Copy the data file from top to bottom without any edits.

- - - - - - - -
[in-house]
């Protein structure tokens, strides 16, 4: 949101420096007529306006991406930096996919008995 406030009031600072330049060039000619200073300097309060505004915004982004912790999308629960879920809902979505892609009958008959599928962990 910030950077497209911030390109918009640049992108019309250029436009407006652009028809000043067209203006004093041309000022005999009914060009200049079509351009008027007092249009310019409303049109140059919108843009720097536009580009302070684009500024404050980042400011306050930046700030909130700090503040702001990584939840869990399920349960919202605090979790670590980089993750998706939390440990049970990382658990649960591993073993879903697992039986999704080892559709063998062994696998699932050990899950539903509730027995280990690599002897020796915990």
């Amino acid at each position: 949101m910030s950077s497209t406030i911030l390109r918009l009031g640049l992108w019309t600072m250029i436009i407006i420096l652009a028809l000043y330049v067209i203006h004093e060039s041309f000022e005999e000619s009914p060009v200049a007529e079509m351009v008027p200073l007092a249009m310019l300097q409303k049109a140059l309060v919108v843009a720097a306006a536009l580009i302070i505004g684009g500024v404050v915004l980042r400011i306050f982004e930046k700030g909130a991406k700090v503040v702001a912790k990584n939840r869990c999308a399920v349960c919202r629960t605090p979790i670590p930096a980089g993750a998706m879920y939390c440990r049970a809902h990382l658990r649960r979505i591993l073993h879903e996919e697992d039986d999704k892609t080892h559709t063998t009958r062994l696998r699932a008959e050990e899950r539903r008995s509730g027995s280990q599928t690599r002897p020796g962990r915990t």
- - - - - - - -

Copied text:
[in-house]
């Protein structure tokens, strides 16, 4: 949101420096007529306006991406930096996919008995 406030009031600072330049060039000619200073300097309060505004915004982004912790999308629960879920809902979505892609009958008959599928962990 910030950077497209911030390109918009640049992108019309250029436009407006652009028809000043067209203006004093041309000022005999009914060009200049079509351009008027007092249009310019409303049109140059919108843009720097536009580009302070684009500024404050980042400011306050930046700030909130700090503040702001990584939840869990399920349960919202605090979790670590980089993750998706939390440990049970990382658990649960591993073993879903697992039986999704080892559709063998062994696998699932050990899950539903509730027995280990690599002897020796915990």
């Amino acid at each position: 949101m910030s950077s497209t406030i911030l390109r918009l009031g640049l992108w019309t600072m250029i436009i407006i420096l652009a028809l000043y330049v067209i203006h004093e060039s041309f000022e005999e000619s009914p060009v200049a007529e079509m351009v008027p200073l007092a249009m310019l300097q409303k049109a140059l309060v919108v843009a720097a306006a536009l580009i302070i505004g684009g500024v404050v915004l980042r400011i306050f982004e930046k700030g909130a991406k700090v503040v702001a912790k990584n939840r869990c999308a399920v349960c919202r629960t605090p979790i670590p930096a980089g993750a998706m879920y939390c440990r049970a809902h990382l658990r649960r979505i591993l073993h879903e996919e697992d039986d999704k892609t080892h559709t063998t009958r062994l696998r699932a008959e050990e899950r539903r008995s509730g027995s280990q599928t690599r002897p020796g962990r915990t």